The Cemetery opened to internments Monday 13th October 1879

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In 1926 more land was purchased to extend the vastly growing cemetery.  The new section on Nell Lane was 96 acres and did not come into use until the 1940’s it continued the layout of the original cemetery.

WW1 War Memorial

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16th Oct 1914 Manchester City Council received a letter from Surgeon Lieut. Colonel Smith., in regards to a lasting War Memorial at the Cemetery.
Submitting ‘it was most desirable that the graves of Soldiers dying in Manchester of wounds received on the battlefield should be together.'    "As they fought together so should they lie together" and that it would also be acceptable to friends and public feeling.  A memorial stone could be erected at the end of the war, facilitating the names on a permanent stone on a small plot.  This suggestion was approved by the Committee.  A plot of land was set aside for British Soldiers in service.  It was intimated that relatives could make an application and would be given a permit for a free burial.  Altogether 352 bodies were buried in 50 graves.

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June 1921 the Imperial War Graves Commission brought forward a plan to erect a large memorial cross in the centre with a memorial wall bearing the inscription “Their Name Liveth Evermore” and beneath it the names of the soldiers.

WW2 War Memorial

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20th June 1954, The Imperial War Graves Commission erected ‘A Cross Of Sacrifice’ dedicating it to the memory of over 600 members of the forces who died during the war.  The Lord Mayor of Manchester Alderman R. S.  Harper and members of Manchester City Council attended.  The Dean of Manchester Very Rev. H. A. Jones conducted the service.  Men and Women of the services who were buried in the cemetery or committal at the Crematorium  were commemorated by the unveiling of the Cross by Lieutenant-General Sir Lashmer G. Whistler, G.O.C.-in-C, Western Command.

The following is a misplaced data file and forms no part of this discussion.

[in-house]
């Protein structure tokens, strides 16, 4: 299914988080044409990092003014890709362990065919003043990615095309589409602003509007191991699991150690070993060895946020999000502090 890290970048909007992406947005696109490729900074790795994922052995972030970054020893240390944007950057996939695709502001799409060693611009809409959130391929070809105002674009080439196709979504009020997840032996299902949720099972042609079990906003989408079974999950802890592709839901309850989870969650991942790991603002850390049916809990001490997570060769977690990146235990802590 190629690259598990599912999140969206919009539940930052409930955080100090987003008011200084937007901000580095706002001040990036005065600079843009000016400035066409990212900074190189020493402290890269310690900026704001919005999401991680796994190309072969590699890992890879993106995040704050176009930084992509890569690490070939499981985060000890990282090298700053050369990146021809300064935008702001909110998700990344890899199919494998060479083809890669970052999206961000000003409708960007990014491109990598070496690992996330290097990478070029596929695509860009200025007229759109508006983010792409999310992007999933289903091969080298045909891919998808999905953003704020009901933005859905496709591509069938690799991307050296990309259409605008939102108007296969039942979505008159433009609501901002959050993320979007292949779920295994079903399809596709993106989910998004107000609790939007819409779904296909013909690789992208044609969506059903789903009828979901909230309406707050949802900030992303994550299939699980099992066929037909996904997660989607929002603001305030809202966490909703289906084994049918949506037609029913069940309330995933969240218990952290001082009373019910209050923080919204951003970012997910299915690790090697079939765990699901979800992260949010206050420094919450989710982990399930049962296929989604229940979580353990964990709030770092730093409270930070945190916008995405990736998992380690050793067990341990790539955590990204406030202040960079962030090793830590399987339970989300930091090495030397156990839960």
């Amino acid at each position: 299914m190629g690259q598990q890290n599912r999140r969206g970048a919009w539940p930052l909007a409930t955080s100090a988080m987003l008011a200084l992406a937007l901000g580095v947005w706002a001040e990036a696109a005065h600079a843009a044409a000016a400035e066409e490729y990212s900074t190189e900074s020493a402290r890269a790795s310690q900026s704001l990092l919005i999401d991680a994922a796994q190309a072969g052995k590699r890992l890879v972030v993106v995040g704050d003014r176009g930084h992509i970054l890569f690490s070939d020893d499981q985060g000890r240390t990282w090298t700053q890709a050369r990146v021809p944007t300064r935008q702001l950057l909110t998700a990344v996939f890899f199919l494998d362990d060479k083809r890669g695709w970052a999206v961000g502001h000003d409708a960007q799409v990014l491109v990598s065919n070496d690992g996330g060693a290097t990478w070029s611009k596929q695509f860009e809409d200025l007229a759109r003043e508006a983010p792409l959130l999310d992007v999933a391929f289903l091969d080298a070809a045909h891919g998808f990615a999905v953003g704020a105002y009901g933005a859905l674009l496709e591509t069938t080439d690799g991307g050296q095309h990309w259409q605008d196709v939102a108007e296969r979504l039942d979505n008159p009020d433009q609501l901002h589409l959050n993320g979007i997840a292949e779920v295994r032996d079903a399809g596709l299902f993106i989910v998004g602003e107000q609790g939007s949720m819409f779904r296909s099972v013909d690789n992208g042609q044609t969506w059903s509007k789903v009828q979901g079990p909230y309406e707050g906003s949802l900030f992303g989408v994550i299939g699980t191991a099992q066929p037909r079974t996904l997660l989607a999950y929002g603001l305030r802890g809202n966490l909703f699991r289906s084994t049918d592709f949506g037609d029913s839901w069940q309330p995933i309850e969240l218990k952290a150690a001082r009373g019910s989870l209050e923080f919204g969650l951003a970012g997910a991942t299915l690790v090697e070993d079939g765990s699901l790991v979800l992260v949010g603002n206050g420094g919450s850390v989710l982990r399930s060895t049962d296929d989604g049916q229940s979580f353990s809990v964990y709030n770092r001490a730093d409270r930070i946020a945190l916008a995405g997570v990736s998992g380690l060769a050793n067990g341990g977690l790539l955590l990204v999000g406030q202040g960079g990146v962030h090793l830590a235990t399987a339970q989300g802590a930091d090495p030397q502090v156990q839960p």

Over the years more memorial stones have been added in Remembrance Memorial to Civilian Dead 1939-1945, Polish Memorial 1939-1945 Katyna

 

Other Memorials

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There are Memorial stones for WW1, WW2, Road Peace for those killed in road traffic accidents, Babies born at St Mary's Hospital and The Tenerife Air Disaster. 

Re-Interments

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As Manchester expanded and land became very desirable and expensive, due to redevelopment, Churches with Graveyards have closed and been demolished.  The removal of remains has had to be re-interred.  Southern Cemetery has re-interred remains from Chorlton Workhouse, Platt Lane Chapel, Angel Meadow, Roby Street Chapel/Grosvenor St, St George's Hulme, St Matthew's Campfield, St James's M/C, Walkers Croft Cemetery and Cross St.  (See our pages on Churchyards)

Jewish Chapel

With Grateful Thanks

to

J. Carmont

for these photo's